Friday, October 24, 2008
The official spoken language of the universe is English,
and the official written language is Egyptian hieroglyphics.
Deep space explosions and telepathy require no subtitles.
All creatures known and unknown possess mouths.
The rule of sequels obtains, even in parallel universes,
and gravity gives rise to reason, weightlessness to panic.
Despite our investment in it, the moon sheds little light.
Saturday, October 18, 2008
Elizabeth Dodd has lived in Kansas since 1989, when she became an English professor at Kansas State University. She publishes poetry and personal essays, and the natural world appears vividly in all her writings. She also publishes commentary on nature topics that are related to ecological issues, or ecocriticism. This is an emerging field of study in American belles lettres, one that has genesis in the 1930s writings of Nebraska author Loren Eiseley. The Flint Hills area of Manhattan often inspires her prose and verse, and from these she moves to human concerns.
This poem, "Lyric,” begins with a question of faith. Bishop George Berkeley questioned materialism when he asked “If a tree falls in the forest and no one is around, does it make a sound?" Here, Dodd’s scattering of “broken” bark and branches across snow create a “grammar” of affirmation. She includes the speaker of the poem—“I turn sideways”—as another natural element, not a dominator of wilderness. The poet’s “hillside” consists of unseen realities, including song, the essence of lyrical poetry. Her verse transcends matter, and her answer to Bishop Berkeley is “Yes.” Poetry is a sixth sense.
(Unfortunately, the original spacing will not translate to this page.)
It doesn’t matter
a tree falls
or doesn’t on this hillside.
I am here
in this buoyant silence
lifting from snow cover.
There is no story to tell
about cause and effect,
no one to pull
the stiff sheet of grammar
over a scattered pattern
of bark and branches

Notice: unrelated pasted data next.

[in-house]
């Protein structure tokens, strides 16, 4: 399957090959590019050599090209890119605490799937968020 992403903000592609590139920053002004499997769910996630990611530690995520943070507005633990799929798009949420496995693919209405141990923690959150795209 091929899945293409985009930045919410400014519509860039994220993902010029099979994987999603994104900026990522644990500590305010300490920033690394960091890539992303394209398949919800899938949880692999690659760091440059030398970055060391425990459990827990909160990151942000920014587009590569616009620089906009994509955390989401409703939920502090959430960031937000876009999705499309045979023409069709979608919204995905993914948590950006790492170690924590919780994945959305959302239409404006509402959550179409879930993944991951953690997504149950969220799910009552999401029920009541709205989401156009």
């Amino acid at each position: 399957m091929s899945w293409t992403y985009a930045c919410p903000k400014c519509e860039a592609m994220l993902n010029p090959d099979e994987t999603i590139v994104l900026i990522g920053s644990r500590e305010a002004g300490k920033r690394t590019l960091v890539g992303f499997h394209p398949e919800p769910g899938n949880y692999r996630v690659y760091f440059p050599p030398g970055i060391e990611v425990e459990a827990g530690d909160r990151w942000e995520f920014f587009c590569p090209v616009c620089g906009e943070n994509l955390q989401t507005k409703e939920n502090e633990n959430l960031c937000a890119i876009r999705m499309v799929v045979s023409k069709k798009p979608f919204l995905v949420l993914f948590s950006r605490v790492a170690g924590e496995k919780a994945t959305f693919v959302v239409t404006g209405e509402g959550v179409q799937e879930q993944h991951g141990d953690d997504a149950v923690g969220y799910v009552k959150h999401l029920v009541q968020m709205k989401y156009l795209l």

broken on the snow.
I turn sideways
and the wind slips among us,
so many vertical,
Education: Elizabeth Dodd received a B.A. in English and French from Ohio University in 1983; an M.F.A. in poetry from Indiana University in 1986; and a Ph.D. in American and British Literature from Indiana University in 1989.Career: Dodd has p two books of poetry: Archetypal Light (University of Nevada Press, 2001) and Like Memory, Caverns (New York University Press, 1992, Elmer Holmes Bobst Award). Her books of essays and criticism are In the Mind’s Eye: Essays Across the Animate World (University of Nebraska Press, 2008), Prospect: Journeys & Landscapes (University of Utah Press, 2003, William Rockhill Nelson Award), and The Veiled Mirror and the Woman Poet (University of Missouri Press, 1992.)______________________________________________________________________________________© 2008 Denise Low, AAPP 23 © 1992 Elizabeth Dodd “Lyric” (New York University Press).
Friday, October 17, 2008
Frank Bidart, Watching the Spring Festival (Farrar, Straus & Giroux)
Mark Doty, Fire to Fire: New and Collected Poems (HarperCollins)
Reginald Gibbons, Creatures of a Day (Louisiana State University Press)
Richard Howard, Without Saying (Turtle Point Press)
Patricia Smith, Blood Dazzler (Coffee House Press)
These are all established poets with salutory previous book publications--no surprises like Troy Jollimore, for example. Also note that the majority of these poets are published by academic or small literary presses. I encourage apprentice poets to find these books, read them, and look at the poets' strategies as they re-create the world with tracks on paper.
Wednesday, October 15, 2008
On Oct. 3, 2008, in Lawrence, Kansas, the 26th Annual Edward J. Devitt Distinguished Service to Justice Award was presented to Tenth Circuit Judge Deanell Reece Tacha.
Speakers at the award ceremony included Kansas Governor Kathleen Sebelius, Supreme Court Justice Samuel Alito, Judge Carolyn King of the Fifth Circuit, Chief Judge Robert Henry of the Tenth Circuit, Judge John Lungstrum of the District of Kansas, Judge Sarah Barker of the Southern District of Indiana, John Tacha, and Daniel Low.